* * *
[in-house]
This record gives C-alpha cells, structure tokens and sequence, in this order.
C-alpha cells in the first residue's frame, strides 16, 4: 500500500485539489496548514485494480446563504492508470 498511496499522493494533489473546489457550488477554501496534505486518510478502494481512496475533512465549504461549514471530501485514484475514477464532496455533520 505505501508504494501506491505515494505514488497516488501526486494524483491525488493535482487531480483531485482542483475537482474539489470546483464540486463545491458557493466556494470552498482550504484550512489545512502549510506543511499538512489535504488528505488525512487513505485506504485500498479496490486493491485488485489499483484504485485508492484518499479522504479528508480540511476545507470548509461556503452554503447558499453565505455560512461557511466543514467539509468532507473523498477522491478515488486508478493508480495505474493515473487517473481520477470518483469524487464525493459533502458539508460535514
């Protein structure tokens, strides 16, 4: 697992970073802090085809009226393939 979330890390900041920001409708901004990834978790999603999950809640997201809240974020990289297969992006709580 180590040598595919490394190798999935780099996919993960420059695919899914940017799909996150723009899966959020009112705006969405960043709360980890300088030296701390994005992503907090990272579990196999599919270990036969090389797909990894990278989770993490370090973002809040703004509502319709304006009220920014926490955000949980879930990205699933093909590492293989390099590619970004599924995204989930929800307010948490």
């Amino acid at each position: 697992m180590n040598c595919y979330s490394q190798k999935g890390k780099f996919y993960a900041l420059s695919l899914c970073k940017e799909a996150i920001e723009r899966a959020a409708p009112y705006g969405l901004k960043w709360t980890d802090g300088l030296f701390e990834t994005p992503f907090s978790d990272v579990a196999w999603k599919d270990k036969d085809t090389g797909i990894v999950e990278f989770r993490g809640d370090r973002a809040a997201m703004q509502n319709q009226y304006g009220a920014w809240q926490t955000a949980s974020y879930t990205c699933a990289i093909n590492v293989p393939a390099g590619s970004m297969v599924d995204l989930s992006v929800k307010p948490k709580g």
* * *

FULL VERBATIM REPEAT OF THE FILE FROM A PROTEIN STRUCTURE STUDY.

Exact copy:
[in-house]
This record gives C-alpha cells, structure tokens and sequence, in this order.
C-alpha cells in the first residue's frame, strides 16, 4: 500500500485539489496548514485494480446563504492508470 498511496499522493494533489473546489457550488477554501496534505486518510478502494481512496475533512465549504461549514471530501485514484475514477464532496455533520 505505501508504494501506491505515494505514488497516488501526486494524483491525488493535482487531480483531485482542483475537482474539489470546483464540486463545491458557493466556494470552498482550504484550512489545512502549510506543511499538512489535504488528505488525512487513505485506504485500498479496490486493491485488485489499483484504485485508492484518499479522504479528508480540511476545507470548509461556503452554503447558499453565505455560512461557511466543514467539509468532507473523498477522491478515488486508478493508480495505474493515473487517473481520477470518483469524487464525493459533502458539508460535514
């Protein structure tokens, strides 16, 4: 697992970073802090085809009226393939 979330890390900041920001409708901004990834978790999603999950809640997201809240974020990289297969992006709580 180590040598595919490394190798999935780099996919993960420059695919899914940017799909996150723009899966959020009112705006969405960043709360980890300088030296701390994005992503907090990272579990196999599919270990036969090389797909990894990278989770993490370090973002809040703004509502319709304006009220920014926490955000949980879930990205699933093909590492293989390099590619970004599924995204989930929800307010948490």
């Amino acid at each position: 697992m180590n040598c595919y979330s490394q190798k999935g890390k780099f996919y993960a900041l420059s695919l899914c970073k940017e799909a996150i920001e723009r899966a959020a409708p009112y705006g969405l901004k960043w709360t980890d802090g300088l030296f701390e990834t994005p992503f907090s978790d990272v579990a196999w999603k599919d270990k036969d085809t090389g797909i990894v999950e990278f989770r993490g809640d370090r973002a809040a997201m703004q509502n319709q009226y304006g009220a920014w809240q926490t955000a949980s974020y879930t990205c699933a990289i093909n590492v293989p393939a390099g590619s970004m297969v599924d995204l989930s992006v929800k307010p948490k709580g």